So remember when we put the southern extreme of Lake Michigan in two different places? Well now we have two different maps–one favoring Ohio and one favoring the newly formed Michigan territory. You can guess who picked which map.

Michigan Territory challenged Ohio, arguing what is not the Toledo Strip to be theirs. Ohio disagreed. When land surveys came to different conclusions in 1810, Michigan Territory and Ohio were at an impasse. Both had claimed ownership of the Toledo Strip, and nobody was arbitrating it.

Conflict (?)

By 1825, control of the Toledo Strip became even more important with the completion of the Erie Canal. Whichever region got to stick their flag in the mud would be given trade opportunities that would be denied to the other. At the time, Toledo was shaping up to be a commercial hub–which only made the desire for the region ever stronger. 

It started super passive-aggressively. Michigan Territory settled in the Strip and set up roads while collecting taxes. Ohio tried a different route–going to the manager. So successful was Ohio at lobbying the federal government that they blocked Michigan Territory’s petition for statehood. 

Once 1835 rolled around, Michigan Territory’s governorship was in the hands of Stevens T. Mason, who asserted Michigan Territory “was on the side of justice” and that they could not “fail to maintain their rights against the encroachments of a powerful neighboring state.” 

Also known as Stevens T. Mason wanted the Toledo Strip. Mason saw fines and jailtime for Ohio officials exercising jurisdiction over the Strip. Ohio retaliated by passing legislation that extended their borders (state legislation, so really it was just spite) and remarking boundaries with their own surveyors. Which really just screams “we investigated ourselves and found nothing wrong” energy. 


Anyway, things kept escalating until both Michigan Territory and Ohio mobilized their own militias. Michigan Territory detained Ohio officials/land surveyors and burned their flag. In one instance they fired warning shots in “The Battle of Phillips Corners.” None connected and nobody was injured.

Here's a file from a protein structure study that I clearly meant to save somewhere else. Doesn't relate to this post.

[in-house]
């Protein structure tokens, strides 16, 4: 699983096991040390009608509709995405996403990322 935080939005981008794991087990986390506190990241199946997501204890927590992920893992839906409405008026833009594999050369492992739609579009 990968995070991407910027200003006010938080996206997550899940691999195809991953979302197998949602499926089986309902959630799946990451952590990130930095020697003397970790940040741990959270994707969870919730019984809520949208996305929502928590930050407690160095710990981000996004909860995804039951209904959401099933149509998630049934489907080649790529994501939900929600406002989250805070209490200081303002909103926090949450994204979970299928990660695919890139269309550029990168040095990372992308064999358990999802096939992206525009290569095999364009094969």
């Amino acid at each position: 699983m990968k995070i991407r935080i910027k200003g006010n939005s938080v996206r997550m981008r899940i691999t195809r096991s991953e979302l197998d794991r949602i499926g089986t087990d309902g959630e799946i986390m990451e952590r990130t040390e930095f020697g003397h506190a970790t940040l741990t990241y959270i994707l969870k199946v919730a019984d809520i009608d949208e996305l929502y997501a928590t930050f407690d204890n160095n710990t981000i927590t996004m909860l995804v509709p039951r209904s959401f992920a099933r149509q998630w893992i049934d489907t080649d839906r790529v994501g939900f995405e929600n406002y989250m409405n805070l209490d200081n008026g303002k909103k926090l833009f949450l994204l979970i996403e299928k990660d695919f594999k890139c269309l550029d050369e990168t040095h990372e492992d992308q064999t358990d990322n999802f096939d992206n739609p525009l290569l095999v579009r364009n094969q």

In a tavern a Michigan sheriff (Joseph Wood) waltzed in to arrest an Ohio partisan. This started a bar fight wherein the latter party drew a knife and stabbed Wood. The wound was minor, and this is regarded as the sole casualty of the Great Toledo War. 


With tensions escalating, Michigan and Ohio seemed poised to an actual armed conflict. At which point the federal government decided maybe it was time to step in. Then-president Jackson was fed up with Steven T. Mason’s militant attitude and had him removed as governor (he was reelected as soon as he was able, though). 

But, as we mentioned Toledo is a city in Ohio, you know how this story ends. Congress eventually handed Michigan a deal. Give up the 468 square mile Toledo Strip for statehood and also receive 9,000 square miles of land between Lake Michigan and Superior. Michigan took the deal, though people who lived in Michigan generally considered the compensation land not worth the loss of the Toledo Strip. 

Speaking of Ohio and Michigan, the state universities also fight over stuff. Quiz about it here.



About Kyler 728 Articles
Kyler is a content writer at Sporcle living in Seattle, and is currently studying at the University of Washington School of Law. He's been writing for Sporcle since 2019; sometimes the blog is an excellent platform to answer random personal questions he has about the world. Most of his free time is spent drinking black coffee like water.